In her most recent volume, Dogged Hearts (Tupelo Press 2010), Watson lends her voice to a multiplicity of characters, each with his or her own dilemma, distraction, or disarray. “The poems are wild, delirious—they go every which way,” writes Gerald Stern. Earlier books include Broken Railings (winner of the Green Lake Chapbook Prize from Owl Creek Press), We Live in Bodies and, winner of the New York/New England Award, Ladder Music (fromAlice James Books, 1997 and 2001, respectively), and This Sharpening (Tupelo Press, 2006). Her journal appearances include American Poetry Review, Tin House, Orion, Field, Ploughshares, and The New Yorker.
Watson’s honors include a Massachusetts Cultural Council Artists Grant, a Rona Jaffe Writers Award, a MacDowell Colony Fellowship, Zoland Poetry Fellowship to Vermont Studio Center, and National Endowment Translation Fellowship. She has translated a dozen books from the Brazilian Portuguese, including The Alphabet in the Park, the selected poems of Brazilian Adélia Prado (Wesleyan University Press), and she has also co-translated contemporary Palestinian poetry from the Arabic with Saadi Simawe, most notably in the volume Iraqi Poetry Today (Zephyr Press).
In addition to creative writing at Smith, Watson’s teaching includes the Colrain Manuscript Conference (core faculty), the Drew University Low-Residency MFA program in Poetry and Translation, and a generative writing workshop in Northampton. She also serves as Poetry and Translation editor of The Massachusetts Review.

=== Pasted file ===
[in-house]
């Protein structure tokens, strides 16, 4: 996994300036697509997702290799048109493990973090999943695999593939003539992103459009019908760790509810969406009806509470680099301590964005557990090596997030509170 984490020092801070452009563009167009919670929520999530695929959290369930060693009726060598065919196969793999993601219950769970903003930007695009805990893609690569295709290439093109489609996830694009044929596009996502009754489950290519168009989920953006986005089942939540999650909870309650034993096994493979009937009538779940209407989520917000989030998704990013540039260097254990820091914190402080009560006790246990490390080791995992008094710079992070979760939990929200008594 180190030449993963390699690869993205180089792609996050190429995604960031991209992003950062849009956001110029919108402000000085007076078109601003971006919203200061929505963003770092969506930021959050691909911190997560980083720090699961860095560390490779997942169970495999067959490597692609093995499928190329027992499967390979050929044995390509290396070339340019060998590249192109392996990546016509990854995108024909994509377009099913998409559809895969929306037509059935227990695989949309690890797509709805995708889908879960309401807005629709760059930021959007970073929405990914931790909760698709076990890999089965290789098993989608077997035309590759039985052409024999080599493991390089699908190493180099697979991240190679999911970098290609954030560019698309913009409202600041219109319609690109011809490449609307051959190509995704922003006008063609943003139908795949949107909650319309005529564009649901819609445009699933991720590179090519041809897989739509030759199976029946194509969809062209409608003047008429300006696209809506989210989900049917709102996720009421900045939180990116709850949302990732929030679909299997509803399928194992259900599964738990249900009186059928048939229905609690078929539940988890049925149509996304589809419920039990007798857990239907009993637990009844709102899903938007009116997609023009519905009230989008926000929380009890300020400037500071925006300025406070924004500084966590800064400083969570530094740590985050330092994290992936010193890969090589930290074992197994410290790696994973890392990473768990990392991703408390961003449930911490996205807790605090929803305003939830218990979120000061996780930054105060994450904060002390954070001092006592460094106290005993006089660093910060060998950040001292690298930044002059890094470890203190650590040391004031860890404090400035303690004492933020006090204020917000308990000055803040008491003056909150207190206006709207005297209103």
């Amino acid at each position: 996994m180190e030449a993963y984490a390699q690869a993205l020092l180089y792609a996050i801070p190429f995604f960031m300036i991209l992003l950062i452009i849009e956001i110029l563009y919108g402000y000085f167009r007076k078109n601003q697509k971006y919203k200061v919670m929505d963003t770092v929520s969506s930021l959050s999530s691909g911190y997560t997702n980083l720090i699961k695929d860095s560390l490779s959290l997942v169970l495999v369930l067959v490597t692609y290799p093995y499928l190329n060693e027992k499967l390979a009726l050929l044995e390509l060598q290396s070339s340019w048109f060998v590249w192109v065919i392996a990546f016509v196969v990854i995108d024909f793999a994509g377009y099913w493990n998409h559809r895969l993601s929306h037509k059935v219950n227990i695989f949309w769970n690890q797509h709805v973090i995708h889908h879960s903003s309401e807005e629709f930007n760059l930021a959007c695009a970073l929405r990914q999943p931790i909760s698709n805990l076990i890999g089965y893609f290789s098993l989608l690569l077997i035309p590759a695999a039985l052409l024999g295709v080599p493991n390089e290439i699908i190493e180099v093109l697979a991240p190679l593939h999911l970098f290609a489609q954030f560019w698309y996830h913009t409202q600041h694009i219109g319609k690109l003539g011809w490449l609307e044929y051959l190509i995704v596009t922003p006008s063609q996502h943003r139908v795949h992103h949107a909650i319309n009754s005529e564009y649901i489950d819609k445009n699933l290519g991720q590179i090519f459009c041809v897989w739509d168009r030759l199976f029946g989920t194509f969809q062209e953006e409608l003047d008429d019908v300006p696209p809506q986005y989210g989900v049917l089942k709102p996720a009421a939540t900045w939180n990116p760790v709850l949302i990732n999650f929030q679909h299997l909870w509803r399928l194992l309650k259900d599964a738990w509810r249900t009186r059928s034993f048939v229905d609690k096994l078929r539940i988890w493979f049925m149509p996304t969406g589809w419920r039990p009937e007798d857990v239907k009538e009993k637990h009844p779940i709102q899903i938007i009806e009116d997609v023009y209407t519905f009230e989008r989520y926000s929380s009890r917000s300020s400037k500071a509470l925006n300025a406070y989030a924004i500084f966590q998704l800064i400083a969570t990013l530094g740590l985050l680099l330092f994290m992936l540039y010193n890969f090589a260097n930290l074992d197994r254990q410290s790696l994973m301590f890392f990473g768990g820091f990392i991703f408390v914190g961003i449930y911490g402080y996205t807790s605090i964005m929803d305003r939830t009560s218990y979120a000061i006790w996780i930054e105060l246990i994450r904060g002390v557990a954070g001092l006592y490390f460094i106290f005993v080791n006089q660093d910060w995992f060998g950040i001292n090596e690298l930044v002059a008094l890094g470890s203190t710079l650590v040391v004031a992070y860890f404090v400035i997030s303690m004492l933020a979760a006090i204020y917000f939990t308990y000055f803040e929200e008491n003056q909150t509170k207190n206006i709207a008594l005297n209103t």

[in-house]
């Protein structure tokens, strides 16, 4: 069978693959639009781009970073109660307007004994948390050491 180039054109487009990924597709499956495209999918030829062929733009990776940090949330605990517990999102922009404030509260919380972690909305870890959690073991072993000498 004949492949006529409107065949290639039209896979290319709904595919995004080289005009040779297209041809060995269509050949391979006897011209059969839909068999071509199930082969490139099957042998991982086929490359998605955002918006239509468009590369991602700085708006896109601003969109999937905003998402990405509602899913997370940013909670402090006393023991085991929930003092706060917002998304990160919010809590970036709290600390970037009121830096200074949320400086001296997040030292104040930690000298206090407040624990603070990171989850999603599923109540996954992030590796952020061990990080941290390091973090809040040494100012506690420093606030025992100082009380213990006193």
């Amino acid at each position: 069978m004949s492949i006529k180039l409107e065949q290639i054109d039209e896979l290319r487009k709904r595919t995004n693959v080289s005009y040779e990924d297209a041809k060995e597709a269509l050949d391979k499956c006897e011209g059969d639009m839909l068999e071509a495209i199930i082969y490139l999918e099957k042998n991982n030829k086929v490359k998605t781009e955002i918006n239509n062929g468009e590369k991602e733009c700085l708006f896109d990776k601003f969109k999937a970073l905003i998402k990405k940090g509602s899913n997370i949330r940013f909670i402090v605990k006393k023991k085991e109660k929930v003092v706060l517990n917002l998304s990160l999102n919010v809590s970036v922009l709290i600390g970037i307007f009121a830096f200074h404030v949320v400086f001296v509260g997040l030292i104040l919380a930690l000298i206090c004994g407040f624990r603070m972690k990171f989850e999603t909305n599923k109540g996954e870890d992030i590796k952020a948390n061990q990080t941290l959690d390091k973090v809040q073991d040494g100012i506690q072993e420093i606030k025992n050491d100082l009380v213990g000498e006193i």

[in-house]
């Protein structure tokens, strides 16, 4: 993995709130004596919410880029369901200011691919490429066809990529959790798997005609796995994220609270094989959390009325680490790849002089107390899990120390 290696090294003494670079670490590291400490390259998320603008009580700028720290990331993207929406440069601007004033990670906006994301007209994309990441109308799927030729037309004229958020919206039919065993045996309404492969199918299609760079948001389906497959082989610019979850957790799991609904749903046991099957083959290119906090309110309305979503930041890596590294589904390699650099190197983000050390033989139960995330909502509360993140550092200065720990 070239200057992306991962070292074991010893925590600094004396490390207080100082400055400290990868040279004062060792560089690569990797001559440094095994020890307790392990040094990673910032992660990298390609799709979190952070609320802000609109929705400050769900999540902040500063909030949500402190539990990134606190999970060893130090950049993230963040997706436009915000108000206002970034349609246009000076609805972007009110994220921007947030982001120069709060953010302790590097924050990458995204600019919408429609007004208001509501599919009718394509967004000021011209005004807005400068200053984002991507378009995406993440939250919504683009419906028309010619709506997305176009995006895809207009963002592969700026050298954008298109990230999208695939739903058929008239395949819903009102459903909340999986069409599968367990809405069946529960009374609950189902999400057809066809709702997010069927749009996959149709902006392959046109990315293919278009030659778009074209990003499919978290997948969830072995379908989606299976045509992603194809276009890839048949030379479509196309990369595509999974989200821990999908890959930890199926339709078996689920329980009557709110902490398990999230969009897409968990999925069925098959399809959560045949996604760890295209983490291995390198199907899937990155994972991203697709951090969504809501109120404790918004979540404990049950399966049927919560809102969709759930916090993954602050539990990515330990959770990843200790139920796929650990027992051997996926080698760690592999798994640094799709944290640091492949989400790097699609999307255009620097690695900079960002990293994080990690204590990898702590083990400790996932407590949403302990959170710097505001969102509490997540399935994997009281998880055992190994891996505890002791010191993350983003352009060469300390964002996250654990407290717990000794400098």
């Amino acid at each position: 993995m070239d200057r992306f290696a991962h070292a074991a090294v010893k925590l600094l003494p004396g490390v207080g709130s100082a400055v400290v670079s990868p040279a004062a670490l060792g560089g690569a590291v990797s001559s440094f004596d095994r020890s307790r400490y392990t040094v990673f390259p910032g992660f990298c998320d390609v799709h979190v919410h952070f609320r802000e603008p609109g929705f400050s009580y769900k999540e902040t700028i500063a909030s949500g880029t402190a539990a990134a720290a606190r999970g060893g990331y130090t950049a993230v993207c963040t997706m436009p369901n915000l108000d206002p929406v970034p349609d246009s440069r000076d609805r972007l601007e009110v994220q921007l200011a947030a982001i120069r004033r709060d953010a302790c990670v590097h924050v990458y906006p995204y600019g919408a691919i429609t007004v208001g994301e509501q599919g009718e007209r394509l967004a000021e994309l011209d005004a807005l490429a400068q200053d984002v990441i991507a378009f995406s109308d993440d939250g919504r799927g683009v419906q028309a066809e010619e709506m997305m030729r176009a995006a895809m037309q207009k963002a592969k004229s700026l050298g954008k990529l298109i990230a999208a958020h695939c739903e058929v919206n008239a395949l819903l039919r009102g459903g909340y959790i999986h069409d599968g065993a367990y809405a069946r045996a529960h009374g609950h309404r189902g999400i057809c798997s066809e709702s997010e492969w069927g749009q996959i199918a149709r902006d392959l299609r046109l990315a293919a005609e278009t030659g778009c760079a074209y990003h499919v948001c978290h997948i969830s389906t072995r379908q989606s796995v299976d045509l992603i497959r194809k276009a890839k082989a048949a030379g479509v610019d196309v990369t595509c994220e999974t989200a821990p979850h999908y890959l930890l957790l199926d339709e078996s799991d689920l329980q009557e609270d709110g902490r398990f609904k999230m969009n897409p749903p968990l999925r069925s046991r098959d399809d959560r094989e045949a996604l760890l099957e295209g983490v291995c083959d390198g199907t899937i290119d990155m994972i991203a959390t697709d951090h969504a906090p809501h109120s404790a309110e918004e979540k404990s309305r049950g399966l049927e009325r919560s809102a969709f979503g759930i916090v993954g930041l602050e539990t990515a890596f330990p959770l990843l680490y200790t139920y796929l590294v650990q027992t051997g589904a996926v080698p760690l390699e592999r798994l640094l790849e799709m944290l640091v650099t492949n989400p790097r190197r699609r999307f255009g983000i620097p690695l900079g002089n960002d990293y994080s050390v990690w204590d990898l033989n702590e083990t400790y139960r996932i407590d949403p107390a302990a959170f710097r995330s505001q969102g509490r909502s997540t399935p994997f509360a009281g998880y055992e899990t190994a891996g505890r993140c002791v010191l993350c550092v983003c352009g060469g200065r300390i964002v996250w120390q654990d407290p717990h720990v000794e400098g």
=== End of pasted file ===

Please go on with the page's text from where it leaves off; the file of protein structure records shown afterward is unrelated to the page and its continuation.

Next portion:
Women for the World
She draws crowds or fire. An oak, she towers.
She forewarns, she floors, she’s sieve, she’s oars
—all whirl and brimming—living for the world.
She’s 13, first in her family to say AIDS out loud.
She’s mopping nuclear meltdown at 69. She sun-
screens orphaned elephants’ ears—knows mother
is shade. Thick-armed or reedy, she splits atoms,
invents windshield wipers, white-out. She labors
in the bush the hut the tub the ward. She delivers.
Exponentially. She sisters. She gives us Hospice,
Kevlar, the Mars Rover, the bra. Carriers of water,
keepers of memories or bees. At 10, circumcised,
about to be wed, she spills hot tea in his lap, grows up
to write her memoir from jail—with eyeliner on t.p.
She will not be forbidden the world. Game-changers,
gene-mappers, those who build bridges, who are bridges,
who get the story told. Sharp- or honey-tongued, she
legals, loyals, triages, stops the superhighway. She sings
herself, and everyone. Flecked with paint or pain, knee-
deep in the way out or in. She drives. We women—elected,
reflecting, dissecting, refracting—ignition for the world.
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